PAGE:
New fellowship program aims to elevate women in academic medicine
More than two decades of changes – including a recent name change – have not altered the mission of Women in Medicine and Science, a group committed to supporting women across the College of Medicine – Tucson community with networking and mentorship as they build leadership skills and camaraderie.
Founded in 1999 as Women in Academic Medicine, the group has earned a place at the college's highest administrative level. Hina Arif-Tiwari, vice chair of clinical affairs and chief of the Division of Abdominal Imaging, says the name change was a formality, coinciding with the group's new place in the college's executive structure and bringing it into alignment with similar groups at medical schools nationwide.
"The energy, vigor, soul, enthusiasm and passion that went into WAM continues in WIMS," said Arif-Tiwari, who last fall was named the inaugural assistant dean of the college's WIMS program. "The change comes with more focus on needs of women faculty. Now our program has an office in the dean's suite. We have a title. We have a budget."
Equipping leaders to grow
That enhanced support will expand the group's offerings significantly. Arif-Tiwari is most excited about the yearlong Spurring Success for Women in Medicine and Science Fellowship, which will allow early- and mid-career faculty members to develop their leadership skills. Each month, half-day workshops will build participants' skills in communication, conflict management, negotiations, inclusivity, work-life integration and other essential skills for today's leaders.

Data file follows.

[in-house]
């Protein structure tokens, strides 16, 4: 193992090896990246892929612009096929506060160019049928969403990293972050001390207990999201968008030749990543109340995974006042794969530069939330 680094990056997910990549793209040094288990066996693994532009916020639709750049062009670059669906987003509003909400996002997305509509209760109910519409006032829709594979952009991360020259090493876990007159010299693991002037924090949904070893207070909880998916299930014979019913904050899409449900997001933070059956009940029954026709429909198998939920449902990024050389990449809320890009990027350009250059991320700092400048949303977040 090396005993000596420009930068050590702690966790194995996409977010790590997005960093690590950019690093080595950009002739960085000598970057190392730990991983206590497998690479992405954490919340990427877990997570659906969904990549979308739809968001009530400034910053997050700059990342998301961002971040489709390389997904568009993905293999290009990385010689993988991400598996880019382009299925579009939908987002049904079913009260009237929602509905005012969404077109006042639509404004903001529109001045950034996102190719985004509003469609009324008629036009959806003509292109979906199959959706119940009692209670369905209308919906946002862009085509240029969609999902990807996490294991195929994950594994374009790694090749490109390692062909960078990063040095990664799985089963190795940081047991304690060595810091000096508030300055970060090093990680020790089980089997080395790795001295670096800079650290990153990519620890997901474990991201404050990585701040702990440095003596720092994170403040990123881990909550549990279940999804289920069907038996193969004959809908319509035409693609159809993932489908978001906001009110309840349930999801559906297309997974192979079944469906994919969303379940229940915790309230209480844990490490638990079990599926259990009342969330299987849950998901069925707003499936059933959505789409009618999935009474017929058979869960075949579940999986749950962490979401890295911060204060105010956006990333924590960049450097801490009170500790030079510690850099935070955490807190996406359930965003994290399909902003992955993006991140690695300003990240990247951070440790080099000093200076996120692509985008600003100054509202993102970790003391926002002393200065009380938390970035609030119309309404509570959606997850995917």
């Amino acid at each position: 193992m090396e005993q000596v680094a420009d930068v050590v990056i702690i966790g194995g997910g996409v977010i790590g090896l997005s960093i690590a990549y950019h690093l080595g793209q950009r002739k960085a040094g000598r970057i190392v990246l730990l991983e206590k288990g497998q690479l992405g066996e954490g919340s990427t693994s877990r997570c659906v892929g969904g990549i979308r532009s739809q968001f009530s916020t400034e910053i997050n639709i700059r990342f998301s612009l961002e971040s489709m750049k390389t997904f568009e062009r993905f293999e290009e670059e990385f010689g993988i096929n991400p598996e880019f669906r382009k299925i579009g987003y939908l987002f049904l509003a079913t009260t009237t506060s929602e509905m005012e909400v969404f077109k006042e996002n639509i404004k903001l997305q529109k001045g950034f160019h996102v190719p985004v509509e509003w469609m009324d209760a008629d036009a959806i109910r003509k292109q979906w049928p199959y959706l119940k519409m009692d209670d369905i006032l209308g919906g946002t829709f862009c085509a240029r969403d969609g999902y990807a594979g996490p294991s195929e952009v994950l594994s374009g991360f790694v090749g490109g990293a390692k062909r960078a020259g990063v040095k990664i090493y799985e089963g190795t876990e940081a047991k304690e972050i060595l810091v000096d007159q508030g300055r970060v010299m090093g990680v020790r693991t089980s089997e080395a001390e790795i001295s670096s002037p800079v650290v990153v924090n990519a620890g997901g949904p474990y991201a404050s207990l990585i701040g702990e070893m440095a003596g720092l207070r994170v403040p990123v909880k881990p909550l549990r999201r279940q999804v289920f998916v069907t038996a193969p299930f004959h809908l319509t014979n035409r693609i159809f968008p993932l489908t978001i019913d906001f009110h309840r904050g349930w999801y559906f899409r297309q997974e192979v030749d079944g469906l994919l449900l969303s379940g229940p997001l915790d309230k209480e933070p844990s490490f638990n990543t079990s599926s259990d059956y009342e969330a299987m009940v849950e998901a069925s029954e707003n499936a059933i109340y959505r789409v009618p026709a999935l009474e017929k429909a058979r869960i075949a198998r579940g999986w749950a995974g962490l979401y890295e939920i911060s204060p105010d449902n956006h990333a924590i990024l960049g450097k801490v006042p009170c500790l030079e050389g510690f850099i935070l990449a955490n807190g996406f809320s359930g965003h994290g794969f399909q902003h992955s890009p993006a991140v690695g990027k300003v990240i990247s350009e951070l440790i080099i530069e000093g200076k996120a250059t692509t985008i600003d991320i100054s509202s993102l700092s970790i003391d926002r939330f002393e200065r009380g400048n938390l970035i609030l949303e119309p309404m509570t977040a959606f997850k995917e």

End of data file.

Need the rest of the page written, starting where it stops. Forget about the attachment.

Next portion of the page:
"It is a very comprehensive and thoughtful curriculum that will help them evolve as leaders at the end of the 12 months," Arif-Tiwari said. "We want to create a cohort of future leaders. Our inaugural cohort is an excellent, very enthusiastic and inspirational group of early-career leaders."
The fellowship will build upon already existing leadership talent while simultaneously building confidence. Salma Patel, assistant professor of medicine, associate program director and medical director, is part of the inaugural cohort and says she already juggles multiple leadership roles but, still fights impostor syndrome.
"I felt as if I was at the bottom rung of the ladder for a long time – being a woman in a poor Indo-African family, vacuuming the hallways or cleaning my classmates' toilets in college, and skipping medical school gatherings to go to work. These roles made me feel that I did not belong," Patel said. "In hindsight, I belonged as much as anyone else, and these experiences make me feel strong as a leader today."
Patel hopes to draw on these past experiences to create an environment where everyone feels a sense of belonging, which she believes is a facet of effective leadership that makes teams stronger.
"I ensure that all members of my team have a voice and feel empowered to use it. If people around me feel heard and supported, my leadership has more impact," Patel said. "With a little more guidance and support through the SSWIMS fellowship, I hope to positively influence the dedication, morale and growth of those I lead."